July, 13

US, allies and partners integrate for dynamic targeting kill-chain automation experiments

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US, allies and partners integrate for dynamic targeting kill-chain automation experiments

The 805th Combat Training Squadron, also known as the Shadow Operations Center-Nellis, executed their annual capstone event by experimenting with and developing tactics, techniques and procedures for integrated two-way kill-chain automation between the operational and tactical command and control including battle management levels, to create competitive advantages for the United States and its allies and partners at Nellis Air Force Base.

What we are seeing here [at the ShOC-N] is 90% ingenuity and grit and 10% resourcing, so one of my messages back to my bosses and anyone who will listen is, now just imagine what these folks could do with more resources?”

Col. Jonathan Zall, ABMS Cross Functional Team

As the United States Air Force’s lead Advanced Battle Management System Battle Lab, the ShOC-N, or “the Rhinos,” experiments and assesses emerging concepts, applications and technologies, as well as develops TTPs for the Multi-Domain Operations Center of the future. During the five-day event, the battle lab executed a constructive large-force employment, using data generated organically within the ShOC-N’s modeling and simulation environment, to improve dynamic targeting kill-chain automation through software integration and associated TTP development.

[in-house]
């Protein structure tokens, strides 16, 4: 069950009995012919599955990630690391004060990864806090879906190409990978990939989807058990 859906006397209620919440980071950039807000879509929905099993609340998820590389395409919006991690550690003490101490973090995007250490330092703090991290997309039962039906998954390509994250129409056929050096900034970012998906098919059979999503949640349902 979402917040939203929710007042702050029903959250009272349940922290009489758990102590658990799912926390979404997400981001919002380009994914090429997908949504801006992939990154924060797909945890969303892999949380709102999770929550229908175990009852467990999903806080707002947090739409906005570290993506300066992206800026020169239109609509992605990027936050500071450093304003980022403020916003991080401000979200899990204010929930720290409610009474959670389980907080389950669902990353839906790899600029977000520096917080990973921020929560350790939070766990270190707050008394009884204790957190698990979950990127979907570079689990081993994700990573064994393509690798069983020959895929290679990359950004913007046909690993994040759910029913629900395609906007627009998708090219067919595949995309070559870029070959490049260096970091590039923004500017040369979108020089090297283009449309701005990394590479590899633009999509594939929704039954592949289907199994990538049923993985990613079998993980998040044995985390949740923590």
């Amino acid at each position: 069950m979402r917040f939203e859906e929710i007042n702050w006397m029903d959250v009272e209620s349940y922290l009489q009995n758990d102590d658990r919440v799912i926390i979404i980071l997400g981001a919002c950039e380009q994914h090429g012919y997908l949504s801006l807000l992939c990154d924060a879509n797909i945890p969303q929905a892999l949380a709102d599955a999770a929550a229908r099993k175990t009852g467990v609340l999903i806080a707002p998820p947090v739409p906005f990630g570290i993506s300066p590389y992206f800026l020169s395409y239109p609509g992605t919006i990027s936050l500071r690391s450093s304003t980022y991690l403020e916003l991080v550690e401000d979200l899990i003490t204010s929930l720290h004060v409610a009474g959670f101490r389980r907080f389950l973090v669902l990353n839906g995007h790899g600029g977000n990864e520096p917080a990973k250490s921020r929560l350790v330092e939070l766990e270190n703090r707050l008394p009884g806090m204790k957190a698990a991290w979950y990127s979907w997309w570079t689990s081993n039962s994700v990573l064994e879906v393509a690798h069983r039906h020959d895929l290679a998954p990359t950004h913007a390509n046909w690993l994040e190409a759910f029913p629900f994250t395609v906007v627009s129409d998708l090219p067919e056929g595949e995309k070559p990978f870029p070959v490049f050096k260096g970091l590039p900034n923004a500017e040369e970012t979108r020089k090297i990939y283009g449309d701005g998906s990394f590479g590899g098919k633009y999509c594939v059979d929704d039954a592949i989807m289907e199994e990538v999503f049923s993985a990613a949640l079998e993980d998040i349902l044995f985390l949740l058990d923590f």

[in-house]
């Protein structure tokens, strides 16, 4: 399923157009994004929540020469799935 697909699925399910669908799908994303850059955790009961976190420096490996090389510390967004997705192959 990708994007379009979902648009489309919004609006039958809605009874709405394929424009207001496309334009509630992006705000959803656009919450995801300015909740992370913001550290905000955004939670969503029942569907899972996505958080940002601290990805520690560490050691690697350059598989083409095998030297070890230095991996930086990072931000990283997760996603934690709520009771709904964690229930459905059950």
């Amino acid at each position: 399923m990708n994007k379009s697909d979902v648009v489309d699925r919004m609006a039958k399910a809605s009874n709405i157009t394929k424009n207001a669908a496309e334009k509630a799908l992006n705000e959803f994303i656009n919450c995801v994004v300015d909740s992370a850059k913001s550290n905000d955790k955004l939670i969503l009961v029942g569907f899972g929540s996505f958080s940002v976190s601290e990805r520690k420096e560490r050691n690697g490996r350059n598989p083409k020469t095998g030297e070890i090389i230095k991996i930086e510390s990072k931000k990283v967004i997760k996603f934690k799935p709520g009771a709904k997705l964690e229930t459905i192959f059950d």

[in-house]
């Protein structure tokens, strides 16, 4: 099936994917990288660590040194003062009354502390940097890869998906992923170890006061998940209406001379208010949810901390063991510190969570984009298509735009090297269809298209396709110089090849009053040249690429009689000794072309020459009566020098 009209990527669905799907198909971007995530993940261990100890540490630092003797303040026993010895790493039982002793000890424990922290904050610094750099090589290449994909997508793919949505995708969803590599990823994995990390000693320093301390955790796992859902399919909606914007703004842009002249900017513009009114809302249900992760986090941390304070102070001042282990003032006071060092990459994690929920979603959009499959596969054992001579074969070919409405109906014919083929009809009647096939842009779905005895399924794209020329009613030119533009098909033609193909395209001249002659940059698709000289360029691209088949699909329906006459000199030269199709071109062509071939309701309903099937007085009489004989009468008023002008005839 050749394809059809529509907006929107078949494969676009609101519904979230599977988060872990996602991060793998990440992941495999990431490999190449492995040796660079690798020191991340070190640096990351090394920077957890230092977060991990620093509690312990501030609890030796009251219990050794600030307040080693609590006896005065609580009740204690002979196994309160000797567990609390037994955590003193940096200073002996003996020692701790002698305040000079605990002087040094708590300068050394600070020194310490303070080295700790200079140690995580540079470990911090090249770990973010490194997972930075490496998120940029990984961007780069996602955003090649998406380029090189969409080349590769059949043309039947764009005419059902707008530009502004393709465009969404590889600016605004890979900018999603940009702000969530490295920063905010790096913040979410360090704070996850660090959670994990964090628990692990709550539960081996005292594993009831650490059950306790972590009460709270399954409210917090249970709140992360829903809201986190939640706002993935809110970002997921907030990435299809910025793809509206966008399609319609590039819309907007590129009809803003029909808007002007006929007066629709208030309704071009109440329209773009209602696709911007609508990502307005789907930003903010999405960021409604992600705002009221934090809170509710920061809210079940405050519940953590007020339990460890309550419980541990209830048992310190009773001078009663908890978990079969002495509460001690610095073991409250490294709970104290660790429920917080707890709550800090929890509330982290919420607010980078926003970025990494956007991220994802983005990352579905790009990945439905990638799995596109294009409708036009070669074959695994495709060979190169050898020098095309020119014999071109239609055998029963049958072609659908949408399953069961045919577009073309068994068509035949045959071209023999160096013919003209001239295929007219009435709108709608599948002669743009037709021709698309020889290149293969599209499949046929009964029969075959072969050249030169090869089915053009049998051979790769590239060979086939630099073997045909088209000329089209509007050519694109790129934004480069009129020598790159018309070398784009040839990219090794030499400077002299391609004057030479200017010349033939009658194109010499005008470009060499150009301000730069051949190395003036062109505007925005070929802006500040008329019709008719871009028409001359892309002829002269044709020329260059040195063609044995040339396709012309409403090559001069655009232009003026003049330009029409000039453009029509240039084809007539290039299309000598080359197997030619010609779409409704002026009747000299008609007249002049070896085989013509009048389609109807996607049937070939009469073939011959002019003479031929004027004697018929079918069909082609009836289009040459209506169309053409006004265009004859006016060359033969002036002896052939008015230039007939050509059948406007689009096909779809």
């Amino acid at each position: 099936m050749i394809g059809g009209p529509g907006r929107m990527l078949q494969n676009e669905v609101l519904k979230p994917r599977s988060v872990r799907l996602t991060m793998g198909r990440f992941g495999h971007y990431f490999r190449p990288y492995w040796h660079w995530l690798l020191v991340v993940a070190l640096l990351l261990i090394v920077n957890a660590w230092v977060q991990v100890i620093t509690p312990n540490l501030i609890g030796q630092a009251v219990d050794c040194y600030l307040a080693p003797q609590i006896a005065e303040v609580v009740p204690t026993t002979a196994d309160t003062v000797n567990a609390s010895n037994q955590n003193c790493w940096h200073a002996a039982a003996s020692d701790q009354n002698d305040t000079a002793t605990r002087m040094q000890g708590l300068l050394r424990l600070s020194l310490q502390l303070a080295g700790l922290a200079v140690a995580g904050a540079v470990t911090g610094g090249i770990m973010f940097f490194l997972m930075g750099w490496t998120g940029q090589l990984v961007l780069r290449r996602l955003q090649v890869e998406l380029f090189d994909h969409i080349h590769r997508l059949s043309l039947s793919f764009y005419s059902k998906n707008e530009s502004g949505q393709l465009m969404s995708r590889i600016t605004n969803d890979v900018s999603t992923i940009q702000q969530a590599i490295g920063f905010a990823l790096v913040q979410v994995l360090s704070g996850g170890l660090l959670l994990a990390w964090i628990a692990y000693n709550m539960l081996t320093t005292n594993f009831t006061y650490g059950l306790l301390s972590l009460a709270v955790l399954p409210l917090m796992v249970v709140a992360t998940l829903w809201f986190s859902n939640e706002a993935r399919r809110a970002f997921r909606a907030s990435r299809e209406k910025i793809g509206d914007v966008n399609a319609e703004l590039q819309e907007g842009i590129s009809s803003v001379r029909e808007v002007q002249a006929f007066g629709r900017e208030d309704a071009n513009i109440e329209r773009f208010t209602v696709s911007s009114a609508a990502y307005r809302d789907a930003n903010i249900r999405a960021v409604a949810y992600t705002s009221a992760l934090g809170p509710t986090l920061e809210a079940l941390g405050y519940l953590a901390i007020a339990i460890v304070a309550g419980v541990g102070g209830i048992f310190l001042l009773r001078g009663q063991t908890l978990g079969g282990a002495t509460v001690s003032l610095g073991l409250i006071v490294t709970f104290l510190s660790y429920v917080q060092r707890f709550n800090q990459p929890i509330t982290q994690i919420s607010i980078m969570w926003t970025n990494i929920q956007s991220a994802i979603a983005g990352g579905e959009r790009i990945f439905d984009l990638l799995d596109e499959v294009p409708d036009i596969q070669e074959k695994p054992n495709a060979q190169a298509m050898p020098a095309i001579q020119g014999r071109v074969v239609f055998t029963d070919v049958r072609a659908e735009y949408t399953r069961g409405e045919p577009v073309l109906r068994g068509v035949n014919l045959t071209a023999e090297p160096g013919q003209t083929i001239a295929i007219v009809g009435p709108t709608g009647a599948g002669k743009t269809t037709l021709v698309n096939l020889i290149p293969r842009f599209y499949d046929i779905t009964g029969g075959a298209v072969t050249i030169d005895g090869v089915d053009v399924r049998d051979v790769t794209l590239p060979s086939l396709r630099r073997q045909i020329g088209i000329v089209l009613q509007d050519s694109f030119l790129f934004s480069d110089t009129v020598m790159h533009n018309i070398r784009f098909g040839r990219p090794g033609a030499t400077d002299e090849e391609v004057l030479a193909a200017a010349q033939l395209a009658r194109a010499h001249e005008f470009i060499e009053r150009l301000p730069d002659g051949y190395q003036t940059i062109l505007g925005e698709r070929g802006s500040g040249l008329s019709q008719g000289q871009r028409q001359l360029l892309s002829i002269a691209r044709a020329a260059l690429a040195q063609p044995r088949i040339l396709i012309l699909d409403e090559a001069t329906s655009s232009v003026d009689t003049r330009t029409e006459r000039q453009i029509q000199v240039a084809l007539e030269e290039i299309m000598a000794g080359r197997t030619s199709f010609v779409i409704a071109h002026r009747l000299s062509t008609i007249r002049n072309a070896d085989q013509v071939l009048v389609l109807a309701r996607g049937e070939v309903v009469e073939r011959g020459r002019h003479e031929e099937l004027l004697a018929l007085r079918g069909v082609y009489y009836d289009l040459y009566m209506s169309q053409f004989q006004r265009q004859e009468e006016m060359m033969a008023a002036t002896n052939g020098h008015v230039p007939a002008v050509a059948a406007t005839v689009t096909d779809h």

“During the capstone event in 2022, the ShOC-N proved it was possible to quantify, observe and measure command and control; the idea of measuring C2 has been overlooked in the past because of the misconception that ‘C2 is an art.’ Human judgment will continue to play a critical role, but we’re proving C2 decision making is far more science than art,” said Col. Jonathan Zall, Department of the Air Force ABMS Cross Functional Team. “The Rhinos are taking the lead to correct the oversights of the past. They’re developing and conducting crucial scientific C2 experiments.”

Zall continued, discussing the 2023 capstone event. “The ShOC is an incredibly professional class act, disciplined ensuring the data is credible, not just if they like the toys, but how the tools perform, and they are measuring those things. That is why I am genuinely impressed with the Rhinos, with everyone coming in and all the TDY support and everything that has been achieved.”